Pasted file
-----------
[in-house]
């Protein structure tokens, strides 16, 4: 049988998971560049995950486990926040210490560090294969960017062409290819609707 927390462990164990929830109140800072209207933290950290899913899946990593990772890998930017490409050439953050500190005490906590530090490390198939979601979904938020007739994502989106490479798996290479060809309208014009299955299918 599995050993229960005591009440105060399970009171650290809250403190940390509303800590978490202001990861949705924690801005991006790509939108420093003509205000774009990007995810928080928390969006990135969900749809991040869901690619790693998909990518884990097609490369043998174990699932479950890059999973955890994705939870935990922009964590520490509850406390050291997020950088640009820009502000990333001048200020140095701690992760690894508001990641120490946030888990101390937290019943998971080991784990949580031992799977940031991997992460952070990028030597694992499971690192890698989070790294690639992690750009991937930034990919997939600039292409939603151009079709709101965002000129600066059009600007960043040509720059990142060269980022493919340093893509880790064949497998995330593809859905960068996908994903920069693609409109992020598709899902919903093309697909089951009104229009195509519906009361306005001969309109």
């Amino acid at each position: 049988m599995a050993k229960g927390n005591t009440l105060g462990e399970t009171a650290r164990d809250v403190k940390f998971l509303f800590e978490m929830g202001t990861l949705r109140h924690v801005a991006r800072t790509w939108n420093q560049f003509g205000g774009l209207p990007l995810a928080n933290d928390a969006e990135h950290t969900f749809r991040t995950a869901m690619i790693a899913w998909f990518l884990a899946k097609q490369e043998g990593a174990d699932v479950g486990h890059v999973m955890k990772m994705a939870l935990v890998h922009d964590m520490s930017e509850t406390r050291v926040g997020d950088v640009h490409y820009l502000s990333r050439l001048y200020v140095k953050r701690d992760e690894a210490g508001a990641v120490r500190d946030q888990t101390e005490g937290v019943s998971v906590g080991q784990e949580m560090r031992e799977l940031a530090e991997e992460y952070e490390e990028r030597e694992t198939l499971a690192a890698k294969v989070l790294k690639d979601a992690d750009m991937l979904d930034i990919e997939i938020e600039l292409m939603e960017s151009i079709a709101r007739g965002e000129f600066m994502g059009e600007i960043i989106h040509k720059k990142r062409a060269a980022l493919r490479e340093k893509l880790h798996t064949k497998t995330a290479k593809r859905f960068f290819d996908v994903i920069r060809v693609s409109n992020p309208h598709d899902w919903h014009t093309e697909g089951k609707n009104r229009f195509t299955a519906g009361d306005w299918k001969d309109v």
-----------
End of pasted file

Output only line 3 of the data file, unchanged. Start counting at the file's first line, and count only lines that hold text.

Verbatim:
């Amino acid at each position: 049988m599995a050993k229960g927390n005591t009440l105060g462990e399970t009171a650290r164990d809250v403190k940390f998971l509303f800590e978490m929830g202001t990861l949705r109140h924690v801005a991006r800072t790509w939108n420093q560049f003509g205000g774009l209207p990007l995810a928080n933290d928390a969006e990135h950290t969900f749809r991040t995950a869901m690619i790693a899913w998909f990518l884990a899946k097609q490369e043998g990593a174990d699932v479950g486990h890059v999973m955890k990772m994705a939870l935990v890998h922009d964590m520490s930017e509850t406390r050291v926040g997020d950088v640009h490409y820009l502000s990333r050439l001048y200020v140095k953050r701690d992760e690894a210490g508001a990641v120490r500190d946030q888990t101390e005490g937290v019943s998971v906590g080991q784990e949580m560090r031992e799977l940031a530090e991997e992460y952070e490390e990028r030597e694992t198939l499971a690192a890698k294969v989070l790294k690639d979601a992690d750009m991937l979904d930034i990919e997939i938020e600039l292409m939603e960017s151009i079709a709101r007739g965002e000129f600066m994502g059009e600007i960043i989106h040509k720059k990142r062409a060269a980022l493919r490479e340093k893509l880790h798996t064949k497998t995330a290479k593809r859905f960068f290819d996908v994903i920069r060809v693609s409109n992020p309208h598709d899902w919903h014009t093309e697909g089951k609707n009104r229009f195509t299955a519906g009361d306005w299918k001969d309109v």